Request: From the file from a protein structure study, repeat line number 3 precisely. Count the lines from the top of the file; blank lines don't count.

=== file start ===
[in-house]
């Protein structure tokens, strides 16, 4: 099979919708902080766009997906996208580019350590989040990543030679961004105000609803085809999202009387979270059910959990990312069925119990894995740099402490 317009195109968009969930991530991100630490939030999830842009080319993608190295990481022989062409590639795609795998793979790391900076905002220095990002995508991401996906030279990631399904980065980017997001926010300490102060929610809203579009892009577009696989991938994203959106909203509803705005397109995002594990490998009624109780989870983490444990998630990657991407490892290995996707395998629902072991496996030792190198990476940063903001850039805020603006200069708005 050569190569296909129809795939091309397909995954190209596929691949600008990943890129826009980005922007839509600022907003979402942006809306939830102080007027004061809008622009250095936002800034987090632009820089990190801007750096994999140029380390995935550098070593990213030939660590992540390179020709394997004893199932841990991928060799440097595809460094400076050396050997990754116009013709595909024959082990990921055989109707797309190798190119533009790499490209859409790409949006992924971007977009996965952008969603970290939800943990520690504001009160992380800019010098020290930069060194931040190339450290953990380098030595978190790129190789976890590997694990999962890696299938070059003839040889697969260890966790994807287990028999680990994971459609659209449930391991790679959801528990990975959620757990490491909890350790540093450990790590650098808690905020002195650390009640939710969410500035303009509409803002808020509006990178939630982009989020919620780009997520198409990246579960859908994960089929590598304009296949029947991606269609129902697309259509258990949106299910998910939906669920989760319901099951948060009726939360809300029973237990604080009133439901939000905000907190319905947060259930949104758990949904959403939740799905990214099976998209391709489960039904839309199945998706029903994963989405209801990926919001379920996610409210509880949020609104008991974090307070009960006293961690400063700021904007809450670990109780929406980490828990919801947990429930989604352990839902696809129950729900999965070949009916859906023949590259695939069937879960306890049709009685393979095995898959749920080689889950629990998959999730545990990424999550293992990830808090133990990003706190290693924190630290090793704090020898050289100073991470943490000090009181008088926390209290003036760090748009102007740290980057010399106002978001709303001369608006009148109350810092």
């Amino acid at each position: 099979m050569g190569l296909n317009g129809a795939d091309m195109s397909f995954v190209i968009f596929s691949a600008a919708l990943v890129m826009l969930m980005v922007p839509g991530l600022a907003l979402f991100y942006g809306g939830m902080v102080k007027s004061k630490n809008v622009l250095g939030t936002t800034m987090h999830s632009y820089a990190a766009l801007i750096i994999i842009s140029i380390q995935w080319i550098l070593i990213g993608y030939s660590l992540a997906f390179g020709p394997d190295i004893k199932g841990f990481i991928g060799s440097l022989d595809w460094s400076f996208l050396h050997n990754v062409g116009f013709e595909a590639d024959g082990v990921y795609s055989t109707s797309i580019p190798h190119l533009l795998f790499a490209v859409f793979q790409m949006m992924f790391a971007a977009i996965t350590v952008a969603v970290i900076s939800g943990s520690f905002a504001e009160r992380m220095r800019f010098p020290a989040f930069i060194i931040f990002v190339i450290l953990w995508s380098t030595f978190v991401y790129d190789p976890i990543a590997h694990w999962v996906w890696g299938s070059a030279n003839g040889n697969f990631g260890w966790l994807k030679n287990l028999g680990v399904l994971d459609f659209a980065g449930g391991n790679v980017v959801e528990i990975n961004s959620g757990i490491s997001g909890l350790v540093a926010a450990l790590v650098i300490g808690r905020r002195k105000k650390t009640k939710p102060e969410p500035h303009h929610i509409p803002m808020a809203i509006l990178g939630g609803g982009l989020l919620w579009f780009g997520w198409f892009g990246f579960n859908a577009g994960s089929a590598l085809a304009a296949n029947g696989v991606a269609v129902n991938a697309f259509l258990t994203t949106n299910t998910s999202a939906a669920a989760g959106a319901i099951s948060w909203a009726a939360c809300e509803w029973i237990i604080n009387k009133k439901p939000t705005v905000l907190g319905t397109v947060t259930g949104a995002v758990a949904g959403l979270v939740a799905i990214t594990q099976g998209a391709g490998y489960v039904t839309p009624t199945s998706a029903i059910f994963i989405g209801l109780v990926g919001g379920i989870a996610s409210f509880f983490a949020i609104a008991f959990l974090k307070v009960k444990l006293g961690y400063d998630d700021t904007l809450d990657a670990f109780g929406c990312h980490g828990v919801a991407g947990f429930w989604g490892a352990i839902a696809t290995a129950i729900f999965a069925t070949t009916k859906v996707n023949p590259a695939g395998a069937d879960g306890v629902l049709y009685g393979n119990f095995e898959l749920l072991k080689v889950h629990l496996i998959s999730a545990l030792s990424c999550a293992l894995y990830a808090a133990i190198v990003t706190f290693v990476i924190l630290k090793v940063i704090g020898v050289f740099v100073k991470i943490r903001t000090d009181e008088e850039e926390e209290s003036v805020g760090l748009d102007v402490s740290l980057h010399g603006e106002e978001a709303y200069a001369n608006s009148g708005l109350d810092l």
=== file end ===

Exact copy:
């Amino acid at each position: 099979m050569g190569l296909n317009g129809a795939d091309m195109s397909f995954v190209i968009f596929s691949a600008a919708l990943v890129m826009l969930m980005v922007p839509g991530l600022a907003l979402f991100y942006g809306g939830m902080v102080k007027s004061k630490n809008v622009l250095g939030t936002t800034m987090h999830s632009y820089a990190a766009l801007i750096i994999i842009s140029i380390q995935w080319i550098l070593i990213g993608y030939s660590l992540a997906f390179g020709p394997d190295i004893k199932g841990f990481i991928g060799s440097l022989d595809w460094s400076f996208l050396h050997n990754v062409g116009f013709e595909a590639d024959g082990v990921y795609s055989t109707s797309i580019p190798h190119l533009l795998f790499a490209v859409f793979q790409m949006m992924f790391a971007a977009i996965t350590v952008a969603v970290i900076s939800g943990s520690f905002a504001e009160r992380m220095r800019f010098p020290a989040f930069i060194i931040f990002v190339i450290l953990w995508s380098t030595f978190v991401y790129d190789p976890i990543a590997h694990w999962v996906w890696g299938s070059a030279n003839g040889n697969f990631g260890w966790l994807k030679n287990l028999g680990v399904l994971d459609f659209a980065g449930g391991n790679v980017v959801e528990i990975n961004s959620g757990i490491s997001g909890l350790v540093a926010a450990l790590v650098i300490g808690r905020r002195k105000k650390t009640k939710p102060e969410p500035h303009h929610i509409p803002m808020a809203i509006l990178g939630g609803g982009l989020l919620w579009f780009g997520w198409f892009g990246f579960n859908a577009g994960s089929a590598l085809a304009a296949n029947g696989v991606a269609v129902n991938a697309f259509l258990t994203t949106n299910t998910s999202a939906a669920a989760g959106a319901i099951s948060w909203a009726a939360c809300e509803w029973i237990i604080n009387k009133k439901p939000t705005v905000l907190g319905t397109v947060t259930g949104a995002v758990a949904g959403l979270v939740a799905i990214t594990q099976g998209a391709g490998y489960v039904t839309p009624t199945s998706a029903i059910f994963i989405g209801l109780v990926g919001g379920i989870a996610s409210f509880f983490a949020i609104a008991f959990l974090k307070v009960k444990l006293g961690y400063d998630d700021t904007l809450d990657a670990f109780g929406c990312h980490g828990v919801a991407g947990f429930w989604g490892a352990i839902a696809t290995a129950i729900f999965a069925t070949t009916k859906v996707n023949p590259a695939g395998a069937d879960g306890v629902l049709y009685g393979n119990f095995e898959l749920l072991k080689v889950h629990l496996i998959s999730a545990l030792s990424c999550a293992l894995y990830a808090a133990i190198v990003t706190f290693v990476i924190l630290k090793v940063i704090g020898v050289f740099v100073k991470i943490r903001t000090d009181e008088e850039e926390e209290s003036v805020g760090l748009d102007v402490s740290l980057h010399g603006e106002e978001a709303y200069a001369n608006s009148g708005l109350d810092l």